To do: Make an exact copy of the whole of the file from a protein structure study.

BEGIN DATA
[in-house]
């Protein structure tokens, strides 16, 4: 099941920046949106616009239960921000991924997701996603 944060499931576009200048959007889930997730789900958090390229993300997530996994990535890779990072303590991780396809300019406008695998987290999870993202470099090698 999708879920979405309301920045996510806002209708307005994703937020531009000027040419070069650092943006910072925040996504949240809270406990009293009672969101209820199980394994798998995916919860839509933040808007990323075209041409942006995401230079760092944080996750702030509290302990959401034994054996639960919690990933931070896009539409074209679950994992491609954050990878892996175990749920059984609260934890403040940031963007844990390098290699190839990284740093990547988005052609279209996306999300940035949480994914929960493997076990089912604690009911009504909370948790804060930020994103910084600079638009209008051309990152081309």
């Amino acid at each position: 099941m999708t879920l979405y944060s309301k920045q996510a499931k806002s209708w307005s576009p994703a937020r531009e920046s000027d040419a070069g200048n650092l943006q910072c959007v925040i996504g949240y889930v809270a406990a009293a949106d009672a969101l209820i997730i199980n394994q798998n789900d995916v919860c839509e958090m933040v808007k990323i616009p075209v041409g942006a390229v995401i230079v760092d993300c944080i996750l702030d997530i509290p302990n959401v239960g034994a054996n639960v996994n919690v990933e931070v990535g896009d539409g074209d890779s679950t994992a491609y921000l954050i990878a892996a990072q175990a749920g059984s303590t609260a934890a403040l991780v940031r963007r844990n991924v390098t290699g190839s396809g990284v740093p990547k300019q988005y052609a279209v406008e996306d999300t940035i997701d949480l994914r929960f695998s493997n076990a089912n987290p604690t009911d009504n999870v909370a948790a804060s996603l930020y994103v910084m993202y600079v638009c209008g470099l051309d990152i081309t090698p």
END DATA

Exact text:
[in-house]
């Protein structure tokens, strides 16, 4: 099941920046949106616009239960921000991924997701996603 944060499931576009200048959007889930997730789900958090390229993300997530996994990535890779990072303590991780396809300019406008695998987290999870993202470099090698 999708879920979405309301920045996510806002209708307005994703937020531009000027040419070069650092943006910072925040996504949240809270406990009293009672969101209820199980394994798998995916919860839509933040808007990323075209041409942006995401230079760092944080996750702030509290302990959401034994054996639960919690990933931070896009539409074209679950994992491609954050990878892996175990749920059984609260934890403040940031963007844990390098290699190839990284740093990547988005052609279209996306999300940035949480994914929960493997076990089912604690009911009504909370948790804060930020994103910084600079638009209008051309990152081309």
């Amino acid at each position: 099941m999708t879920l979405y944060s309301k920045q996510a499931k806002s209708w307005s576009p994703a937020r531009e920046s000027d040419a070069g200048n650092l943006q910072c959007v925040i996504g949240y889930v809270a406990a009293a949106d009672a969101l209820i997730i199980n394994q798998n789900d995916v919860c839509e958090m933040v808007k990323i616009p075209v041409g942006a390229v995401i230079v760092d993300c944080i996750l702030d997530i509290p302990n959401v239960g034994a054996n639960v996994n919690v990933e931070v990535g896009d539409g074209d890779s679950t994992a491609y921000l954050i990878a892996a990072q175990a749920g059984s303590t609260a934890a403040l991780v940031r963007r844990n991924v390098t290699g190839s396809g990284v740093p990547k300019q988005y052609a279209v406008e996306d999300t940035i997701d949480l994914r929960f695998s493997n076990a089912n987290p604690t009911d009504n999870v909370a948790a804060s996603l930020y994103v910084m993202y600079v638009c209008g470099l051309d990152i081309t090698p």